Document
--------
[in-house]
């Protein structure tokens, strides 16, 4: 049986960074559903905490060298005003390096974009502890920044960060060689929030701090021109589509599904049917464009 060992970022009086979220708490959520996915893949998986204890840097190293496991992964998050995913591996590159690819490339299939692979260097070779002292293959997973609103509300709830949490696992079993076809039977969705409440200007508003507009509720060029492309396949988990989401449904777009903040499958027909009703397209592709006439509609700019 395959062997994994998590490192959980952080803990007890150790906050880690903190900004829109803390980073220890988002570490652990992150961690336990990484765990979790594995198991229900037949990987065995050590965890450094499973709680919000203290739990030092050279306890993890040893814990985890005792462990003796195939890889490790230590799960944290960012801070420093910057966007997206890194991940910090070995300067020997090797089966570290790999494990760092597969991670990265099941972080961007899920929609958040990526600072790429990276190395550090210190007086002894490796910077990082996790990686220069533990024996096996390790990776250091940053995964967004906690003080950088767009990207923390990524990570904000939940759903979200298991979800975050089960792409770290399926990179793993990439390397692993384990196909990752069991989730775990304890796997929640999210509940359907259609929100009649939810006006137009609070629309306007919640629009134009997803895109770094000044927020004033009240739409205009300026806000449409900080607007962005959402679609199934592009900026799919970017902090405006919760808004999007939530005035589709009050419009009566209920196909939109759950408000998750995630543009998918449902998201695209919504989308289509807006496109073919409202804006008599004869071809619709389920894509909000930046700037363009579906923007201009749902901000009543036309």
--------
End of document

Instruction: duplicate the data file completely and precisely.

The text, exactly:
[in-house]
């Protein structure tokens, strides 16, 4: 049986960074559903905490060298005003390096974009502890920044960060060689929030701090021109589509599904049917464009 060992970022009086979220708490959520996915893949998986204890840097190293496991992964998050995913591996590159690819490339299939692979260097070779002292293959997973609103509300709830949490696992079993076809039977969705409440200007508003507009509720060029492309396949988990989401449904777009903040499958027909009703397209592709006439509609700019 395959062997994994998590490192959980952080803990007890150790906050880690903190900004829109803390980073220890988002570490652990992150961690336990990484765990979790594995198991229900037949990987065995050590965890450094499973709680919000203290739990030092050279306890993890040893814990985890005792462990003796195939890889490790230590799960944290960012801070420093910057966007997206890194991940910090070995300067020997090797089966570290790999494990760092597969991670990265099941972080961007899920929609958040990526600072790429990276190395550090210190007086002894490796910077990082996790990686220069533990024996096996390790990776250091940053995964967004906690003080950088767009990207923390990524990570904000939940759903979200298991979800975050089960792409770290399926990179793993990439390397692993384990196909990752069991989730775990304890796997929640999210509940359907259609929100009649939810006006137009609070629309306007919640629009134009997803895109770094000044927020004033009240739409205009300026806000449409900080607007962005959402679609199934592009900026799919970017902090405006919760808004999007939530005035589709009050419009009566209920196909939109759950408000998750995630543009998918449902998201695209919504989308289509807006496109073919409202804006008599004869071809619709389920894509909000930046700037363009579906923007201009749902901000009543036309």